You must plan for all sea­sons if you buy a Bri­tish hol­i­day let

Yorkshire Post - Property - - PROPERTY - Sally Coulthard

IF you’re lucky enough to own a sec­ond home in the UK, you’ve prob­a­bly con­sid­ered rent­ing it out as a hol­i­day let.

The ap­peal is clear – not only do you get a higher rental rate per week than a res­i­den­tial let but, as the owner, you can also make use of the hol­i­day home your­self.

Three-bed­room hol­i­day homes in pop­u­lar tourist spots reg­u­larly charge up­wards of £600 per week dur­ing peak times. That’s a healthy in­come , es­pe­cially if you’re not hav­ing to ser­vice a mort­gage on the prop­erty.

As with most things, how­ever, it’s not with­out its has­sles. The num­ber of hol­i­day lets in Bri­tain has rock­eted in re­cent years which has meant stiffer competition and more de­mand­ing guests. And, un­less you live close by, you’ll also have to em­ploy help to keep on top of the con­stant clean­ing and changeovers, man­age the guests, and take book­ings.

So, if you are think­ing of rent­ing out an ex­ist­ing prop­erty, or in­vest­ing in a hol­i­day home for the first time, what are the is­sues to con­sider?

Get the right lo­ca­tion. Bri­tish hol­i­day­mak­ers still tend to take their main hol­i­days abroad. It’s vi­tal, there­fore, you cor­ner the ‘long week­end’ mar­ket and choose a hol­i­day let in a pretty ru­ral area not too far from a big city or train sta­tion/air­port.

Do the sums. Can you earn enough from rental in­come to cover your out­go­ings in­clud­ing the mort­gage? The typ­i­cal oc­cu­pancy rate for a UK hol­i­day let is be­tween 20 and 24 weeks a year.

Re­mem­ber you charge dif­fer­ent rates for high sea­son (school and pub­lic hol­i­days), mid sea­son (from mid April to mid Oc­to­ber ex­clud­ing hol­i­days) and low sea­son. It can also take a few years to get es­tab­lished, even with a pop­u­lar hol­i­day let­ting agent.

Get the right house. Large prop­er­ties can be dif­fi­cult to let. A two or three bed­room prop­erty is ideal as most UK hol­i­day lets are young fam­i­lies, couples or small par­ties of friends.

Get help. Strongly con­sider em­ploy­ing a let­ting agent to take care of the hol­i­day let. They’ll take care of ad­ver­tis­ing, de­posits, pay­ments, clean­ing and main­te­nance. Ex­pect .to pay around 20-30 per cent of the an­nual rental in­come, more for the big play­ers.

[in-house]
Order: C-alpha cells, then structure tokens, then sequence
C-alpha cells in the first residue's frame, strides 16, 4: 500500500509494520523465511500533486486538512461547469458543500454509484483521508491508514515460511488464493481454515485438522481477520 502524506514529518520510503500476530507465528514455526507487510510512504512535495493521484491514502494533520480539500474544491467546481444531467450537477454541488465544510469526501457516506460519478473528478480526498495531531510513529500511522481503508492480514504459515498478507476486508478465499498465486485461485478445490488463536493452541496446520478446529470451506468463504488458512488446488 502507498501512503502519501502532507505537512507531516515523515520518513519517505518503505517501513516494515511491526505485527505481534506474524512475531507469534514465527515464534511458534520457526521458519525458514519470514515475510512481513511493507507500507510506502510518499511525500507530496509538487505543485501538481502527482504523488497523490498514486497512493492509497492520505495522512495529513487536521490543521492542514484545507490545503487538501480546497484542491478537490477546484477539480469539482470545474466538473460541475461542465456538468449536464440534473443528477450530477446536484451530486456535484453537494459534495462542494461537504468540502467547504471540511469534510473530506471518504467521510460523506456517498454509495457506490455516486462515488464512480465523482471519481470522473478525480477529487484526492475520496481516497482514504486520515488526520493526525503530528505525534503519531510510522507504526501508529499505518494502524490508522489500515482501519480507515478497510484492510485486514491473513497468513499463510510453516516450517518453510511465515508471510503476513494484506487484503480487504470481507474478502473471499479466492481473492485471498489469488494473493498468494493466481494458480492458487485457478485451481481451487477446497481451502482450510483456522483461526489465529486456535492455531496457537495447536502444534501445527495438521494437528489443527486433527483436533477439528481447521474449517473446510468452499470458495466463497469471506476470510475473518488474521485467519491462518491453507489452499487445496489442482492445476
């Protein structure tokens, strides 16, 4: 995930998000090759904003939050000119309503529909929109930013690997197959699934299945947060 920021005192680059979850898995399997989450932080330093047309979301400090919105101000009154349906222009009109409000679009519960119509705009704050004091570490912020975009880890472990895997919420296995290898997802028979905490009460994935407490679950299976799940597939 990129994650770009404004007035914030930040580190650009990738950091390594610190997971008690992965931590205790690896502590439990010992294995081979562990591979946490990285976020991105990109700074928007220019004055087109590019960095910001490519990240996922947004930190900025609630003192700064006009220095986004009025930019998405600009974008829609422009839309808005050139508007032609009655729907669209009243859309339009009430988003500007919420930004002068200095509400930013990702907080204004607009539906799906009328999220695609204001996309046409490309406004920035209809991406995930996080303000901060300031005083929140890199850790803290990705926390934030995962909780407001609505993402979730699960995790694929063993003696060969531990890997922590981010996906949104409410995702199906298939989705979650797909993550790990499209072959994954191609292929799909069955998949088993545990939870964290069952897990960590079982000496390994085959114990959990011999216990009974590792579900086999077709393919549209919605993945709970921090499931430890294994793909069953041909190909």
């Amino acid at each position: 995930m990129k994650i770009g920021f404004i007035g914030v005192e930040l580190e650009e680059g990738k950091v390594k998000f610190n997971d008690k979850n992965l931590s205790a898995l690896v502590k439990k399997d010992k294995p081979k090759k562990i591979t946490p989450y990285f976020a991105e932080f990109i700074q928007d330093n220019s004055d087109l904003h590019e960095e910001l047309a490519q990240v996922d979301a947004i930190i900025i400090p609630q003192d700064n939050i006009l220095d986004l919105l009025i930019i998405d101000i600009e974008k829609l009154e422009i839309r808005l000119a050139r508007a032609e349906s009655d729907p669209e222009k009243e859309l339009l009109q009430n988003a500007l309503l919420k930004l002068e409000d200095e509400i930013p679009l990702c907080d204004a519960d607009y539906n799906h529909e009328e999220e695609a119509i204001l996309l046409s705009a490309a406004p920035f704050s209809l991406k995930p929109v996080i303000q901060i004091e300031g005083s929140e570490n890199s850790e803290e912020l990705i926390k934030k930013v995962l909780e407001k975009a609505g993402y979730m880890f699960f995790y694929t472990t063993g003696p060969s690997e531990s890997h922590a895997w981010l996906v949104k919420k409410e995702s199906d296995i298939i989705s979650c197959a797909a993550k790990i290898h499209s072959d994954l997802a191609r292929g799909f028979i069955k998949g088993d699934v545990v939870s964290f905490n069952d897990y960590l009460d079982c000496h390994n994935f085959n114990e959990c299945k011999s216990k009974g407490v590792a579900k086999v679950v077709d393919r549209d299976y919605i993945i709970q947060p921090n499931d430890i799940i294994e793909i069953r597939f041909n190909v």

Get a web­site. Whether you are em­ploy­ing a let­ting agent or not, get your­self a web­site. Most hol­i­day mak­ers like to see where they are go­ing be­fore they book – the more pic­tures, lo­cal at­trac­tions and visi­tor in­for­ma­tion the bet­ter. Cre­at­ing an at­trac­tive, wel­com­ing web­site isn’t as hard as you’d imag­ine – sites like moon­fruit.com let you do it for free as long as you buy your own do­main name.

The right decor. Out with the horse-brasses and Ar­tex. Most hol­i­day let­ters want a more mod­ern, taste­ful ap­proach on coun­try in­te­ri­ors. Get some ideas from mag­a­zines such as Coun­try Liv­ing or Pe­riod Liv­ing, both of which hit the right tone. Re­paint ev­ery year and up­date the fur­nish­ings ev­ery three to five years, de­pend­ing on wear and tear.

The right fa­cil­i­ties. Hol­i­day­mak­ers ex­pect a cer­tain level of fa­cil­i­ties, even in a ru­ral cot­tage. Dig­i­tal TV, DVD, mu­sic player and dish­washer are stan­dard. If you want to let to young fam­i­lies, don’t for­get fire guards, high chairs, cots and stair­gates.

Safety first. All equip­ment should be safe, clean and fit for pur­pose. Fire reg­u­la­tions also mean that ex­tin­guish­ers and flame-re­sis­tant fur­ni­ture are com­pul­sory.

The right in­surance. It’s ab­so­lutely es­sen­tial you are fully cov­ered. You need to have build­ing and con­tents and pub­lic li­a­bil­ity, as well as loss of rental in­come cover and can­cel­la­tion in­surance if you need a guar­an­teed in­come ev­ery month.

Tax. The rules for fur­nished hol­i­days lets are dif­fer­ent from res­i­den­tial lets both in terms of cap­i­tal gains tax and in­come tax. Get a good ac­coun­tant to guide you through the tax plan­ning.

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